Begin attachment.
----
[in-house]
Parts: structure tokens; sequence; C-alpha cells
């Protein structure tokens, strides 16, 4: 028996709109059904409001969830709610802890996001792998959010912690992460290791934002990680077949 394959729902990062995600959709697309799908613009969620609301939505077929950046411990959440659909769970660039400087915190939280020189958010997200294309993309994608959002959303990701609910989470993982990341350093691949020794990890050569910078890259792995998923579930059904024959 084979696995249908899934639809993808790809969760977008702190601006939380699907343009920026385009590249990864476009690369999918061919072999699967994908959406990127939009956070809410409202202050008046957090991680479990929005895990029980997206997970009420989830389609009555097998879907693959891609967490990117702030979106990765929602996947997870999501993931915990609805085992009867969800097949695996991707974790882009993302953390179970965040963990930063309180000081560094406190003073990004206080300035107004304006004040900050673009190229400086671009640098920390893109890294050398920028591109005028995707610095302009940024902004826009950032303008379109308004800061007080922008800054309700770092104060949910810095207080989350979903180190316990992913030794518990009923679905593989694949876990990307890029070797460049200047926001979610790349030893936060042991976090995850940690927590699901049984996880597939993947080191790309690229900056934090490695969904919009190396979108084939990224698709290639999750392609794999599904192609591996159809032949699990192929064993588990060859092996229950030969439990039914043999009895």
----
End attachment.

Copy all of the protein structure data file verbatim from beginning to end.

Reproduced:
[in-house]
Parts: structure tokens; sequence; C-alpha cells
């Protein structure tokens, strides 16, 4: 028996709109059904409001969830709610802890996001792998959010912690992460290791934002990680077949 394959729902990062995600959709697309799908613009969620609301939505077929950046411990959440659909769970660039400087915190939280020189958010997200294309993309994608959002959303990701609910989470993982990341350093691949020794990890050569910078890259792995998923579930059904024959 084979696995249908899934639809993808790809969760977008702190601006939380699907343009920026385009590249990864476009690369999918061919072999699967994908959406990127939009956070809410409202202050008046957090991680479990929005895990029980997206997970009420989830389609009555097998879907693959891609967490990117702030979106990765929602996947997870999501993931915990609805085992009867969800097949695996991707974790882009993302953390179970965040963990930063309180000081560094406190003073990004206080300035107004304006004040900050673009190229400086671009640098920390893109890294050398920028591109005028995707610095302009940024902004826009950032303008379109308004800061007080922008800054309700770092104060949910810095207080989350979903180190316990992913030794518990009923679905593989694949876990990307890029070797460049200047926001979610790349030893936060042991976090995850940690927590699901049984996880597939993947080191790309690229900056934090490695969904919009190396979108084939990224698709290639999750392609794999599904192609591996159809032949699990192929064993588990060859092996229950030969439990039914043999009895």